Donald Trump has promised Syria’s bloody regime that it will pay a ‘big price’ for the chemical weapons attack in eastern Ghouta, which left dozens dead. And many agree Bashar al-Assad should face the consequences of his appalling actions. But the United States – and the West – would do well to stop and ask themselves a question before they rush in: what are they actually hoping to achieve?
After all, the United States’ approach to Syria and its pattern of failed strategies does not inspire much confidence. The US has pursued three distinct policies in the country over the last five years: its diplomatic process was designed to lead to a post-Assad era of democracy. That failed. Its clandestine support for the Syrian rebel groups was supposed to help moderates among them gain power. That failed, too. Since 2015, the US has had more luck, pouring resources into fighting Isis alongside the Syrian Democratic Forces, a mostly Kurdish group of fighters in eastern Syria. But this success has been achieved in taking on Isis, rather than doing anything about Assad.
It’s true that the US has talked a good fight in making it clear that it wants Assad gone. Last October, then-secretary of state, Rex Tillerson, suggested there was no role for Assad in Syria’s future. Yet Assad looks more secure than ever, with his champion, Vladimir Putin, happily stepping into the void left by the United States – most recently meeting with Turkey’s Recep Tayyip Erdogan and Iran’s Hassan Rouhani in Ankara last week. The three powers said they would work for stability in Syria. The US was excluded from the Ankara talks and, at the time, Trump seemed happy to be left out of things – hinting that American troops would withdraw from eastern Syria, where they have been fighting Isis alongside the global coalition and local Kurdish and Arab partners. The chemical weapons attack appears to have changed all that. Now, it seems, the US wants to ramp up its involvement in Syria by confronting Assad. Yet it has few partners to actually do anything on the ground, with the Syrian rebels in the north either clients of Turkey, or connected to Islamist extremist groups in Idlib province.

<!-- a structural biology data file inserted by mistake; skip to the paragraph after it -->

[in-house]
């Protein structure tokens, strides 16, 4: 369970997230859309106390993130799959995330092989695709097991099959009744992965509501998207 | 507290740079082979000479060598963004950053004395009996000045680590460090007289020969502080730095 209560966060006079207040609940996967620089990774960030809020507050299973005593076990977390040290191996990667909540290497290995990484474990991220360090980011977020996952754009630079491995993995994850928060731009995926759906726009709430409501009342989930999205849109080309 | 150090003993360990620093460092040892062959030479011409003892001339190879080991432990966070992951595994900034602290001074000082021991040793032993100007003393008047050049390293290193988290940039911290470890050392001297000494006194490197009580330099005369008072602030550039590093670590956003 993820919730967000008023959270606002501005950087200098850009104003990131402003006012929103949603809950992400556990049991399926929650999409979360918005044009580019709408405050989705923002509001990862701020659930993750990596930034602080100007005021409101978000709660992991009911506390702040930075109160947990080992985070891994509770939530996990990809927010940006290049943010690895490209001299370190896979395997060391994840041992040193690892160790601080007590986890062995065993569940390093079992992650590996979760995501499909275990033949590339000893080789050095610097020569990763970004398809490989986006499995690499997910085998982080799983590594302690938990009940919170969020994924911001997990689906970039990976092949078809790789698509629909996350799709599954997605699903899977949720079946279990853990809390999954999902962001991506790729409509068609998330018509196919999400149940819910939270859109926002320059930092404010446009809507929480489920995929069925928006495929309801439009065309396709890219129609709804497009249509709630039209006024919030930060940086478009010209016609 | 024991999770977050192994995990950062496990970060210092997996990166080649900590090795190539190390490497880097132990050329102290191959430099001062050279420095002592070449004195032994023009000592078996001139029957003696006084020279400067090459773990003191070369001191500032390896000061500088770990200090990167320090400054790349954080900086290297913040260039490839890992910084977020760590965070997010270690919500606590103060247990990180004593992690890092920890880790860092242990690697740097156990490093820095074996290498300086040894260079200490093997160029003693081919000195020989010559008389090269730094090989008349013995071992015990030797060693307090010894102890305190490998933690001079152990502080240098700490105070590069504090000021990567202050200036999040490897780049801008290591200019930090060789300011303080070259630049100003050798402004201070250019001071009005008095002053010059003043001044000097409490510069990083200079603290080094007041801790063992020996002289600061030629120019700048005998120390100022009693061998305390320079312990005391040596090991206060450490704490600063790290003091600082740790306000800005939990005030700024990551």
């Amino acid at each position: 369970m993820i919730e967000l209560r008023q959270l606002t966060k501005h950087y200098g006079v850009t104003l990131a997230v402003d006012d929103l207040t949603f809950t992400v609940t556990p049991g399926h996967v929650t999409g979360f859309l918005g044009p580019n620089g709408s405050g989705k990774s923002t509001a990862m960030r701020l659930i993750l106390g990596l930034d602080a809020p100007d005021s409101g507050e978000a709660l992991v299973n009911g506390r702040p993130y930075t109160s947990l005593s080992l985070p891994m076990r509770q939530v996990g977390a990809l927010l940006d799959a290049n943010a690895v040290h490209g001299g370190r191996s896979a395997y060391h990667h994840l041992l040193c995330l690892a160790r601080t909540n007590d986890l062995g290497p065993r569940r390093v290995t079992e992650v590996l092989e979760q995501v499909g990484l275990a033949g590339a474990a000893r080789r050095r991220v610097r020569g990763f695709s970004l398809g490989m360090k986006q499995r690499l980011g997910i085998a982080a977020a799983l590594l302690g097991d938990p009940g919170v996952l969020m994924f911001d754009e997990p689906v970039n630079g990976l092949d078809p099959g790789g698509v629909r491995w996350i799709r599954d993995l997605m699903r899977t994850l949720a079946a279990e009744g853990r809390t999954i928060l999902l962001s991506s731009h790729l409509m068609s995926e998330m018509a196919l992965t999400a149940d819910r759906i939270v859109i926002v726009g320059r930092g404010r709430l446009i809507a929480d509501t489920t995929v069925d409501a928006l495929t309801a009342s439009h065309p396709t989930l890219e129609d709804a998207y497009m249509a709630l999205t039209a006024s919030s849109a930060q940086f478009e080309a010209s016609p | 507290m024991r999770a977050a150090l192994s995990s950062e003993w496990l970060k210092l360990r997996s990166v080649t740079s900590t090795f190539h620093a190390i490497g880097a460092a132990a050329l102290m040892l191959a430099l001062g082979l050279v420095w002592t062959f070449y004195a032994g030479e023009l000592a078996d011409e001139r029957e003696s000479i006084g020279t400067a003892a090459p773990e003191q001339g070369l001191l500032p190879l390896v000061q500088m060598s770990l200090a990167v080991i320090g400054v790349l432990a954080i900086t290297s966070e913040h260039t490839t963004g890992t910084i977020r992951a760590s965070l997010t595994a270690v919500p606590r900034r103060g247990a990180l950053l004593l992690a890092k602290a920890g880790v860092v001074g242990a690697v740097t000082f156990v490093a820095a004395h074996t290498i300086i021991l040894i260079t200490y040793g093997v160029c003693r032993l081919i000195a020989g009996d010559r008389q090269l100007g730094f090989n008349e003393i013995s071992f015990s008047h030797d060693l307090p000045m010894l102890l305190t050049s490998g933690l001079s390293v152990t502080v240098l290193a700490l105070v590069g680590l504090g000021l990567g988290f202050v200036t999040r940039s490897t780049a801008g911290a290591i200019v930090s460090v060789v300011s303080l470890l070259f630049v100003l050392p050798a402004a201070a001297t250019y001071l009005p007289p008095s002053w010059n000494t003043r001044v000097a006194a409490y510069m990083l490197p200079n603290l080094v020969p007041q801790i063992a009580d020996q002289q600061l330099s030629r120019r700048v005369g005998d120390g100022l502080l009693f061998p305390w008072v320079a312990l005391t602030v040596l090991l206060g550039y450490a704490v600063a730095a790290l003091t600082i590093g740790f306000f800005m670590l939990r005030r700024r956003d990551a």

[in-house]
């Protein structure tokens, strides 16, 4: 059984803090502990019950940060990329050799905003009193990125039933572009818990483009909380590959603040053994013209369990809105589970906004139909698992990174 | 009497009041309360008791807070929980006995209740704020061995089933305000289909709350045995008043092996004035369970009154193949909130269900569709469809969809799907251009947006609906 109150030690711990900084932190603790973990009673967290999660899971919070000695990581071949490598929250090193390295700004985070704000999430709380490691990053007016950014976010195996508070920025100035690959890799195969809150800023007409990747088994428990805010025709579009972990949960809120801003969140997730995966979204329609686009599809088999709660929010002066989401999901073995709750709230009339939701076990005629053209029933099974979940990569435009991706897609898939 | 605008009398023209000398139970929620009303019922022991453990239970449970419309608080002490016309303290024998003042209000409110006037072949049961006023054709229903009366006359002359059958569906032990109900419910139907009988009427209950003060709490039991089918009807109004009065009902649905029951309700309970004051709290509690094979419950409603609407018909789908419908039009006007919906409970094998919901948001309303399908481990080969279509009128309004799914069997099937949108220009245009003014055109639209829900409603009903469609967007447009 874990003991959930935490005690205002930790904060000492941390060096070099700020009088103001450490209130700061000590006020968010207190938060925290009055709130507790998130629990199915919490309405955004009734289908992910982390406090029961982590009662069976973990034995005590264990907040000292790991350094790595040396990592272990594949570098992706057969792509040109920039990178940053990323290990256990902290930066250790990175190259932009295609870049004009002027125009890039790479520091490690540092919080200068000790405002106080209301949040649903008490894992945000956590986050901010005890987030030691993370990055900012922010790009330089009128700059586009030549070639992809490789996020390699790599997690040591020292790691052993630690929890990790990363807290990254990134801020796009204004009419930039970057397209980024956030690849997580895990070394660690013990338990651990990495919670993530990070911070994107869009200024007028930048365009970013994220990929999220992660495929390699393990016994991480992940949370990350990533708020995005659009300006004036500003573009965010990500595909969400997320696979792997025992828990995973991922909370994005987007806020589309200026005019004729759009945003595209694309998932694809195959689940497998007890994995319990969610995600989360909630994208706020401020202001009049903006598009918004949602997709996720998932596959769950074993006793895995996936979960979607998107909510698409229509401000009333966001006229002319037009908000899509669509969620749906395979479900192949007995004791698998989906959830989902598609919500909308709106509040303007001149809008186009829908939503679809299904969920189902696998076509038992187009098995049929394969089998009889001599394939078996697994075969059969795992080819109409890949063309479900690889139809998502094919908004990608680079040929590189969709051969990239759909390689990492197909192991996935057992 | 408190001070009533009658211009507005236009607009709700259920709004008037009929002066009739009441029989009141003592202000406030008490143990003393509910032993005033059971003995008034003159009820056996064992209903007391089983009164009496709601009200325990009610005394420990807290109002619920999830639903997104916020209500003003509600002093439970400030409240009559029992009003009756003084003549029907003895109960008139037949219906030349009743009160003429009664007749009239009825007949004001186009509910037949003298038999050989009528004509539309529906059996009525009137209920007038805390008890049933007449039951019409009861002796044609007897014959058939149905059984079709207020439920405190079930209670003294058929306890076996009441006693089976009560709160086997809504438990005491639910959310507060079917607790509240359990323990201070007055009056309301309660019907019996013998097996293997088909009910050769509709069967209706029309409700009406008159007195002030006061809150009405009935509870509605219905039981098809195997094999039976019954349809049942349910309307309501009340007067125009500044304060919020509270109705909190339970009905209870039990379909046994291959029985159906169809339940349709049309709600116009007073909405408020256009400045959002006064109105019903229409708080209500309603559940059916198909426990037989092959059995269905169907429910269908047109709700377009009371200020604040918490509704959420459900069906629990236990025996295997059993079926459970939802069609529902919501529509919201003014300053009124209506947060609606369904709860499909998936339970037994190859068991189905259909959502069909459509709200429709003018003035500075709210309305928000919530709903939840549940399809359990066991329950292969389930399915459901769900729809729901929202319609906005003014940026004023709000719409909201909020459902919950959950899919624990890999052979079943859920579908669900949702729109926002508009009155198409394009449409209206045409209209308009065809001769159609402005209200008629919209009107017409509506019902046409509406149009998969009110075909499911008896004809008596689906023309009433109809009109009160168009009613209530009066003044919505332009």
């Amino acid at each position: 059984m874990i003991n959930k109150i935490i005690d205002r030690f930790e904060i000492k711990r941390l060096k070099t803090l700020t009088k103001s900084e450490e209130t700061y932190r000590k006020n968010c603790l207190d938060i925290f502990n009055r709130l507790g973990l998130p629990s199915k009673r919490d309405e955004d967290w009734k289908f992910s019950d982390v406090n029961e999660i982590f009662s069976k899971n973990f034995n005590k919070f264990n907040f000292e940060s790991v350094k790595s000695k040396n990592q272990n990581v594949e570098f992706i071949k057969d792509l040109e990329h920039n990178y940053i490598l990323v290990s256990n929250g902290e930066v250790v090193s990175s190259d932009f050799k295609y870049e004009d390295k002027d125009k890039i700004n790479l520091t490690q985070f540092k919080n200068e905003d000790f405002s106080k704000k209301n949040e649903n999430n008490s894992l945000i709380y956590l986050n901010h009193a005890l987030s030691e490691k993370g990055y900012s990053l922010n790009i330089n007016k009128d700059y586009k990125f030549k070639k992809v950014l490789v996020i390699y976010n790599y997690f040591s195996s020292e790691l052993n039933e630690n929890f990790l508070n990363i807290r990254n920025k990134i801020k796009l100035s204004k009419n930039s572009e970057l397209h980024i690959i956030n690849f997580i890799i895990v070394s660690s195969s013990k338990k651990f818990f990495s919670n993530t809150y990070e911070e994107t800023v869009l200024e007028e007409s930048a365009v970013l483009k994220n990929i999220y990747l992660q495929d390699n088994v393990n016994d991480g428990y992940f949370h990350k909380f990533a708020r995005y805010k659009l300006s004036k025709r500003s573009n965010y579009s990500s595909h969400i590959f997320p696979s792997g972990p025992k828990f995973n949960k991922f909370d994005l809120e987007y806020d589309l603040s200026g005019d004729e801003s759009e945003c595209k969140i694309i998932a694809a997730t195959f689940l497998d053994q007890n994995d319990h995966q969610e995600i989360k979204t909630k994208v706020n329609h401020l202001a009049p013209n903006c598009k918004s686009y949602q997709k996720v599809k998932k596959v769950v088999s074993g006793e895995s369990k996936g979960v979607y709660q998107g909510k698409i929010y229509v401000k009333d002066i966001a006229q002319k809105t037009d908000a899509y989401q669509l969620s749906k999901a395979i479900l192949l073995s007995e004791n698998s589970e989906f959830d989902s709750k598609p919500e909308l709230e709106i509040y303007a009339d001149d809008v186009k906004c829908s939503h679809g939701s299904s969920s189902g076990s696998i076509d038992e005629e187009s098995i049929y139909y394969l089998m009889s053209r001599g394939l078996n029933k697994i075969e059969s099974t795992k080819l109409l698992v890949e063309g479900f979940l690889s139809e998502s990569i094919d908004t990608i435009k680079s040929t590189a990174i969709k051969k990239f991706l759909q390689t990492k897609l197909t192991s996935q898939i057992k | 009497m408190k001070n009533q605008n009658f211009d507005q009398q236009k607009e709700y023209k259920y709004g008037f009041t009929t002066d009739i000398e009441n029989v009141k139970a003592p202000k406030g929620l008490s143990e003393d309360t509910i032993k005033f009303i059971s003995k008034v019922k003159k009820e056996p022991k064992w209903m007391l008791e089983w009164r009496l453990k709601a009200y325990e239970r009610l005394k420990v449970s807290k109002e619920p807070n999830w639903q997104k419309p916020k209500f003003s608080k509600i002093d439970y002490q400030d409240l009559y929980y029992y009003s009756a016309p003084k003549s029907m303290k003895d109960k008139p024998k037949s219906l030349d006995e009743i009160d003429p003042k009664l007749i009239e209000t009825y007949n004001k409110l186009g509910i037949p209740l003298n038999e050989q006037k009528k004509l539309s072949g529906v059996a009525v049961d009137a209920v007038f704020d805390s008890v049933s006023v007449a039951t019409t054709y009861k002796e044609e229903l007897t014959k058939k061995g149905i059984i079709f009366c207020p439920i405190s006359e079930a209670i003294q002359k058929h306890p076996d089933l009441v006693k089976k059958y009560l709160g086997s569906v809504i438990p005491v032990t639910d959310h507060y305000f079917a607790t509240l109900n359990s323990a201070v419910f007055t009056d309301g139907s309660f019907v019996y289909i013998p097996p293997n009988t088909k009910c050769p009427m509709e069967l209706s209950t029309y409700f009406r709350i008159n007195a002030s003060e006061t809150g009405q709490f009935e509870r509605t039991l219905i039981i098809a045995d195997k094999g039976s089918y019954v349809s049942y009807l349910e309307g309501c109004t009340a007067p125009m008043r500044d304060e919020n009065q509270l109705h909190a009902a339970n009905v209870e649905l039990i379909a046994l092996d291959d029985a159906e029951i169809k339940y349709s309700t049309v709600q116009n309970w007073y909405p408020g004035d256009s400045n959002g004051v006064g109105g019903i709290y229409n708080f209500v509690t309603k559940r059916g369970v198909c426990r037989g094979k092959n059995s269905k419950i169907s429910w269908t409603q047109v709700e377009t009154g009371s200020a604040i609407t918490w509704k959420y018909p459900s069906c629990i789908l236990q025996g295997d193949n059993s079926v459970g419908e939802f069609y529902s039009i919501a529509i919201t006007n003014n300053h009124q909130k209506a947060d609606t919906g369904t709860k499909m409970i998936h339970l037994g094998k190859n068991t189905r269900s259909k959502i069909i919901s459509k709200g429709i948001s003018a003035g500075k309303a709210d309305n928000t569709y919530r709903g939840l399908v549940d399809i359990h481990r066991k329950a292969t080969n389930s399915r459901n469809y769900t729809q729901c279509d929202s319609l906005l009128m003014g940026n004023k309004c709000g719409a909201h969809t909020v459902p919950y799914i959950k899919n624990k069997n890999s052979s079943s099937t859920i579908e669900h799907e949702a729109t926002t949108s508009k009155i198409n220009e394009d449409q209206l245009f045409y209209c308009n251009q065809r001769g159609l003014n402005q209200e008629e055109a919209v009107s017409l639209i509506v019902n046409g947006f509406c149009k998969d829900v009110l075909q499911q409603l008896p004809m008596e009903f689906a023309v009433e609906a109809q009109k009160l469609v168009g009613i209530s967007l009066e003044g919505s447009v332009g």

This makes it difficult to see a clear agenda if Washington does decide to try and weaken Assad by taking military action. The United States shares Israel and Saudi Arabia’s concerns about Iran’s threat to the region, but weakening Assad too much might only empower Iran and Russia’s role in Syria. Washington can follow Israel’s lead in picking off select Iranian targets in Syria, of course, but how does that really punish Assad? Massive airstrikes could lead to more instability. While working with Turkey would put Washington at odds with its anti-Isis partners in eastern Syria. It could also easily backfire by leaving Isis and other extremists to grow.
In the 1990s, during the conflict with Saddam Hussein in Iraq, George H.W. Bush embraced the ‘Powell Doctrine’ of clear goals and overwhelming military force. Neither of those elements are present today. Any effective policy must bring western countries back to the table and sketch out a way to defeat Isis and Iran in Syria while punishing Assad. It must take into account Israel, Saudi Arabia, Jordan and US partners in eastern Syria as well. Assad has been punished before with airstrikes and a tongue-lashing, but with the backing of his allies in Tehran and Moscow, he has only continued his transgressions. Trump is determined to make Assad pay the price for his actions, But the bigger question is that without a clear objective, what’s the point?